Router Tables: basics on the accessory for mounting wood routers - Part 3

When it comes to router tables, wood workers differ in the features and capabilities that are useful to them personally. Thus, understanding the options and what YOU may need is always a good idea. It will help you feel happy with the solution you chose. It will also help you to maximize your hard earned money. For me, there's nothing better than that happy feeling I get when I make a purchase with full confidence that I did my homework and got the best deal for the least money. To assist you with that, let's review a few common attributes of quality router tables that should be bourn in mind when considering purchasing or building one:

3-categories of attributes to consider about a wood working router table.


  • Stability is vital, so any system you consider needs to be capable of handling large pieces of wood without shifting around or flexing.
  • Many units use aluminum for free movement across the surface, but melamine or plastic surfaces on either MDF or plywood if you construct your own table can also work well. Just be certain there is not too much friction between your work piece that the table top. Too much friction makes it difficult to feed stock through your cuts.
  • Make sure that the router table top surface area is large enough for the type of work you do. You want to run you stock through the router without the concern of having the piece tip up should you press down on a part of it that lies off the table.

Fence Considerations

  • Fences guide your stock and thus need to be stable and accurate.
  • A fence needs to be capable of moving in at least as large a range as the largest bits you will place into your wood router plus the width of the widest stock you will use with it.
  • Ideally a fence will have a dust control mechanism built into it to clear particles away from the work area. This is a huge benefit! Wood routers remove A LOT of wood, even when used with a simple round over bit. The first time I used a router, I could not believe the amount of sawdust produced.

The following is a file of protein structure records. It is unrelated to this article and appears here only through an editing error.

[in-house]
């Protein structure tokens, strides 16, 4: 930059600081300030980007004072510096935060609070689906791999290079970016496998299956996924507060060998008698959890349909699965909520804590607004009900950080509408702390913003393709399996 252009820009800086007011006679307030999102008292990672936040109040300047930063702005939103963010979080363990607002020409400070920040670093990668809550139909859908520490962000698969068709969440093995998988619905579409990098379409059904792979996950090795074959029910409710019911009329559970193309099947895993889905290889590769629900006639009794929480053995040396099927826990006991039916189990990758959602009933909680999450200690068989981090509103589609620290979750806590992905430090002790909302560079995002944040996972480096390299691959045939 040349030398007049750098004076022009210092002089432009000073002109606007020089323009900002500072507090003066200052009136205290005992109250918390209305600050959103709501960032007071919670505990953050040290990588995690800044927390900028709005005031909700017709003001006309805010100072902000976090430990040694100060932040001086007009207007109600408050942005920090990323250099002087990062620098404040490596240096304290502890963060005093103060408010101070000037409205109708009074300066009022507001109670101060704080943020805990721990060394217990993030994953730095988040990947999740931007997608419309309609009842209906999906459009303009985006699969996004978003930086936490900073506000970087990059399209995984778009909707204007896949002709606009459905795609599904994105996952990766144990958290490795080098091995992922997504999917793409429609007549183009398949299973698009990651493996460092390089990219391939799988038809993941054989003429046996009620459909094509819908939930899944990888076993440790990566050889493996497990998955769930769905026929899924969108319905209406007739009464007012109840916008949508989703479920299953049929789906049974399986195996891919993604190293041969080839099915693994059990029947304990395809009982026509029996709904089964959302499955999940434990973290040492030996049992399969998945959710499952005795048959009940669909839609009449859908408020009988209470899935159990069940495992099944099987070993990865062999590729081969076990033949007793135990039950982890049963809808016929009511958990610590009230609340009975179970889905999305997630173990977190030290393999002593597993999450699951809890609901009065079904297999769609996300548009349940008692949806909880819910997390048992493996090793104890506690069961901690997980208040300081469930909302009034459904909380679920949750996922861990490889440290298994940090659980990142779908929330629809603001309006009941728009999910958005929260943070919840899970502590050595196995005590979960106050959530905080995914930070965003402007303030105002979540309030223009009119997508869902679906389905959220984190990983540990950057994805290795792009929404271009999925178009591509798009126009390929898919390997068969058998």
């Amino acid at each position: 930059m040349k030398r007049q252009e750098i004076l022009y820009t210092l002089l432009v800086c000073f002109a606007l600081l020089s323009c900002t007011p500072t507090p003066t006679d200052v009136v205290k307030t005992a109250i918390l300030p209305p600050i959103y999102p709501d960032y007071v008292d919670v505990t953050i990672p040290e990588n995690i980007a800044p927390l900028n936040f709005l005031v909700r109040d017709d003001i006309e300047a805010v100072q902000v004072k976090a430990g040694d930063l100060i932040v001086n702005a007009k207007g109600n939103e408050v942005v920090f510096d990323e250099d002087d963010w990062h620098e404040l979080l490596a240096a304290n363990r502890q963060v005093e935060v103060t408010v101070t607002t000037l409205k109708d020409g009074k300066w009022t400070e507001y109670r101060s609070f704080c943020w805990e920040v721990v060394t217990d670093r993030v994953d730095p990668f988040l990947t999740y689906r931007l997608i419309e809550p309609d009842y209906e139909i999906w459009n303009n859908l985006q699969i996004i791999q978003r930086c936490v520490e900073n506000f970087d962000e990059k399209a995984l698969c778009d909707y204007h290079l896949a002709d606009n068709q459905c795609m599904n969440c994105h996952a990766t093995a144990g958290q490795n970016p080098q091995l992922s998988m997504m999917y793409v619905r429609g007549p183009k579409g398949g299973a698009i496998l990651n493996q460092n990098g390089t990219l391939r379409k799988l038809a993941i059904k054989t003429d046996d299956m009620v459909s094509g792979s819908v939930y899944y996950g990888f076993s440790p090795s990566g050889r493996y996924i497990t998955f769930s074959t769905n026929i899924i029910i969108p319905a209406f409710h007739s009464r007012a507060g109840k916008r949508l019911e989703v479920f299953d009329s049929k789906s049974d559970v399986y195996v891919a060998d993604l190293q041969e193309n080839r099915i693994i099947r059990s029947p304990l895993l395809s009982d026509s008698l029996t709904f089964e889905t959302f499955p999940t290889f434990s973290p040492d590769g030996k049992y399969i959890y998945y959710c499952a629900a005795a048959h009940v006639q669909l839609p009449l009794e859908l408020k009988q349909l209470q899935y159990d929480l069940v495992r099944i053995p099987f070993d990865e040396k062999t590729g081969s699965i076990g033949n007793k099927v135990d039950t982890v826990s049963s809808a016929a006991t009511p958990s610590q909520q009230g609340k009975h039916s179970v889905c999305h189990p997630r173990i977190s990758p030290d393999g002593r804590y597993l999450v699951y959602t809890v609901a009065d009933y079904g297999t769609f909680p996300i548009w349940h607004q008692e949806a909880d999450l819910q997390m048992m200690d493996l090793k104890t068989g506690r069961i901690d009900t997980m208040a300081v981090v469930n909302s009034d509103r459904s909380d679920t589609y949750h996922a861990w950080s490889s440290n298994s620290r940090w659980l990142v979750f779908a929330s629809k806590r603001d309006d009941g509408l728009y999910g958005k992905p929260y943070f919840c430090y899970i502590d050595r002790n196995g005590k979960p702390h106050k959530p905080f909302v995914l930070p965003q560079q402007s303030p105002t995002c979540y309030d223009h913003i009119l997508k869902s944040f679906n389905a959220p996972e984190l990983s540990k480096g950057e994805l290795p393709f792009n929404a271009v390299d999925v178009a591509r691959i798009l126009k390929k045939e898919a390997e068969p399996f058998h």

Control Accessibility

  • Many woodworkers will dedicate a wood router that stays mounted on their router table. If you aren't going to have a permanently mounted router, then be sure to consider how easy it will be to remove and reinstall your router. This can be a very tedious and time consuming task that takes away from your enjoyment. Other control features to look at include:
  • The location of the power switch: it needs to be easily accessible at all times preferably on the front of the table itself or via foot controls.
  • Height adjustment of the router: preferably some form of router lift or stabilizing feature to allow easy adjustment without having to go under the table.
  • Visibility under the table: consider how well you can see what's going on down there. Good lighting makes all the difference in keeping a simple task simple. Poor lighting promotes adjustment errors, knuckle buster events, cursing, frustration, etc.
  • Fence Adjustments: Clearly marked settings and ease of locking the fence into position are vital attributes of a useful router table system.
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